When money is borrowed for productive purposes, to start or expand a business for instance, a profit is expected to be realized, new wealth is created in the world, and so the paying of interest is the most natural thing in the world. It is simply sharing of the new wealth so created.

When money is borrowed for use, to buy food or shelter for instance, no profit is expected, no new wealth is created, and so the paying of interest would be the most unnatural thing in the world. In this case interest if paid would lead to the impoverishment of the borrower and would make the world a poorer place. 

For much of the history of the modern world interest has been charged and paid for both productive loans (where it is natural to do so) and use loans (where is is unnatural to do so). The result of this is that wealth has multiplied (as a result of the former) even as people have been impoverished (as a result of the latter). 

Understanding the difference between productive loans and use loans is crucial and has so far been ignored in the modern economy since the industrial revolution. But the ancients understood this distinction perfectly, always allowing interest on productive loans while frowning upon interest on use loans. The ancients called this latter practice usury, meaning 'wearing down'.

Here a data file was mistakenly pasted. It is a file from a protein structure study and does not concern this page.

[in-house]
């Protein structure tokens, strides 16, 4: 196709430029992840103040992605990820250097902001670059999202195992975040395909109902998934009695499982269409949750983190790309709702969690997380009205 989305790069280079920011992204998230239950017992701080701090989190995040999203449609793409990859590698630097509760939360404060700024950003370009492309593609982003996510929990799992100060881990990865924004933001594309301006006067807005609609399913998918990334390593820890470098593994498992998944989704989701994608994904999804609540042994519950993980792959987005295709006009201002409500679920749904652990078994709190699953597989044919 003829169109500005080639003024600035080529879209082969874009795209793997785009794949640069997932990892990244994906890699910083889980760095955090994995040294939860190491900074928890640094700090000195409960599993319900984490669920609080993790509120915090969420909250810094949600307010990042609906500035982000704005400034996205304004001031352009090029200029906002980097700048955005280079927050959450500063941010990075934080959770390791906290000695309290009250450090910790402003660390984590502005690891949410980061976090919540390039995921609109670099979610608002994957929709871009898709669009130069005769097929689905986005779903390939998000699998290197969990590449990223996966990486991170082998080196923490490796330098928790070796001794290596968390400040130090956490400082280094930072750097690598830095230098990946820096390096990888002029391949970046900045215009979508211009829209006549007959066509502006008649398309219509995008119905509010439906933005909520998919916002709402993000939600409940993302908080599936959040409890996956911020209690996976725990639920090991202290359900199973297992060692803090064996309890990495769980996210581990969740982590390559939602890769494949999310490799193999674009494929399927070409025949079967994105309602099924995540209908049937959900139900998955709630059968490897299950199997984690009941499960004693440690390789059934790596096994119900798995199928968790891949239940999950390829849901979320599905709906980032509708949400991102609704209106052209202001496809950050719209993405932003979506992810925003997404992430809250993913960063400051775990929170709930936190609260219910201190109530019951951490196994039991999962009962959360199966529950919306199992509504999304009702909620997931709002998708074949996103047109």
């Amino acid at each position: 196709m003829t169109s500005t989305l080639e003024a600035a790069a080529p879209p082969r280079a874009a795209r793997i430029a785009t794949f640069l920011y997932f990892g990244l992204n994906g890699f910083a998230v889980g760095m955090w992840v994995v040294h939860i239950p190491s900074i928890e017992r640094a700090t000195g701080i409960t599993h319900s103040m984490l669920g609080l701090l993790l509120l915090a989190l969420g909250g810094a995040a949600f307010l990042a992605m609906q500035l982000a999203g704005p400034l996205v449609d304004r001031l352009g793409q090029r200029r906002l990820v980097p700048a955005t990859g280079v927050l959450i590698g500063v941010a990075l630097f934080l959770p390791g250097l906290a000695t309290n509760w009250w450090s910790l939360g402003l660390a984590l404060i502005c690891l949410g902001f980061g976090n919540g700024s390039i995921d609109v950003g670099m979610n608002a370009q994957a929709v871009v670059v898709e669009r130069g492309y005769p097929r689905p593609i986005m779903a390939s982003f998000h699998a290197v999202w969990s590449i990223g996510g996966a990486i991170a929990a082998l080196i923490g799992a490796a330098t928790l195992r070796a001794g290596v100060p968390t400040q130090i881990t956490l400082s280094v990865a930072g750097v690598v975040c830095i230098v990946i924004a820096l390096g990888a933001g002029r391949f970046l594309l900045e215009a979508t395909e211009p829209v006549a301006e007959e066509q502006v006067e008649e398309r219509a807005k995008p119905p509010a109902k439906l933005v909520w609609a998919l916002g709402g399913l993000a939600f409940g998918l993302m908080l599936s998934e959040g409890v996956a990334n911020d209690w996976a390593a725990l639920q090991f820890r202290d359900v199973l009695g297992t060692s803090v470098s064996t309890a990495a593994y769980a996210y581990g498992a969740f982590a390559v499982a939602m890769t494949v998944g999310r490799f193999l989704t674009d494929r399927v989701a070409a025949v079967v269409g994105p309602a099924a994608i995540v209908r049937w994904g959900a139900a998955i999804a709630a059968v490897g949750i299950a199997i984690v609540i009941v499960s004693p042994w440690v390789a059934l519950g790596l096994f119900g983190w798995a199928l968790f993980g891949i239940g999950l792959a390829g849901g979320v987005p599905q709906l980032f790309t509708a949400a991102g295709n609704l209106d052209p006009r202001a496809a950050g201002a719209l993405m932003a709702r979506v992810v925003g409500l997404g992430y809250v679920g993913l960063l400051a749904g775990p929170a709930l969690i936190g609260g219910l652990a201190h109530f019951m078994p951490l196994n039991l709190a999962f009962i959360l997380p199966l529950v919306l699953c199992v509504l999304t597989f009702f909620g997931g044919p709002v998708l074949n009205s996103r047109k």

Let us summarize the economics of Gandhian banking:

1. Interest flows always as a reciprocal flow to capital.

2. In the case of productive loans interest is borne by the borrower. This is a business transaction. The profits are shared out of new wealth created.

3. In the case of use loans interest is borne by the lender. This is a social transaction. There are no profits involved and to charge interest drains the borrower. By charging no interest wealth is maintained and not drained. 

4. The system of Gandhian banking is a sustainable system of banking. Like the ancients we recognize that charging interest on productive loans is simply sharing profits while refraining from charging interest on use loans keeps wealth from being drained from those in need.